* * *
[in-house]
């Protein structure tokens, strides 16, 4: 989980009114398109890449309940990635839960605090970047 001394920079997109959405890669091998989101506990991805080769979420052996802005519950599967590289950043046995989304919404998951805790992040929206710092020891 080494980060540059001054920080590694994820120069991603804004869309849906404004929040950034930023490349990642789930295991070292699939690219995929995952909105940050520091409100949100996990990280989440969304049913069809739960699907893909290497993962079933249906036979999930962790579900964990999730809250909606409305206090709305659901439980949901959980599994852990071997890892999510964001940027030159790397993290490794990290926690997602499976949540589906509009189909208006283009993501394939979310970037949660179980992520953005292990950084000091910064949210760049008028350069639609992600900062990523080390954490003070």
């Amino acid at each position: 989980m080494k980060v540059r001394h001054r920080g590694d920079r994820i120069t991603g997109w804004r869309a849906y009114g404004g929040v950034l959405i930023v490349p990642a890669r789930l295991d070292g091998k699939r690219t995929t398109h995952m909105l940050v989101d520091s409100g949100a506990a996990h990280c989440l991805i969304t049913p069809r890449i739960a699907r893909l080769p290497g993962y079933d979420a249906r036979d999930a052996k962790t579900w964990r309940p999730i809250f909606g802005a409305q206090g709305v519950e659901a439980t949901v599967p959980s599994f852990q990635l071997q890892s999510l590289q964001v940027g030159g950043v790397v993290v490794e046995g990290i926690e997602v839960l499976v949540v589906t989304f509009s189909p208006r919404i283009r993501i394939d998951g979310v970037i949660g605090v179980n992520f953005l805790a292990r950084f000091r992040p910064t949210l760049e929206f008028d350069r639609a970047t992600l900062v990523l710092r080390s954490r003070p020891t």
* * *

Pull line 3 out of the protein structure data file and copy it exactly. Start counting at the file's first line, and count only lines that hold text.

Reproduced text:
């Amino acid at each position: 989980m080494k980060v540059r001394h001054r920080g590694d920079r994820i120069t991603g997109w804004r869309a849906y009114g404004g929040v950034l959405i930023v490349p990642a890669r789930l295991d070292g091998k699939r690219t995929t398109h995952m909105l940050v989101d520091s409100g949100a506990a996990h990280c989440l991805i969304t049913p069809r890449i739960a699907r893909l080769p290497g993962y079933d979420a249906r036979d999930a052996k962790t579900w964990r309940p999730i809250f909606g802005a409305q206090g709305v519950e659901a439980t949901v599967p959980s599994f852990q990635l071997q890892s999510l590289q964001v940027g030159g950043v790397v993290v490794e046995g990290i926690e997602v839960l499976v949540v589906t989304f509009s189909p208006r919404i283009r993501i394939d998951g979310v970037i949660g605090v179980n992520f953005l805790a292990r950084f000091r992040p910064t949210l760049e929206f008028d350069r639609a970047t992600l900062v990523l710092r080390s954490r003070p020891t």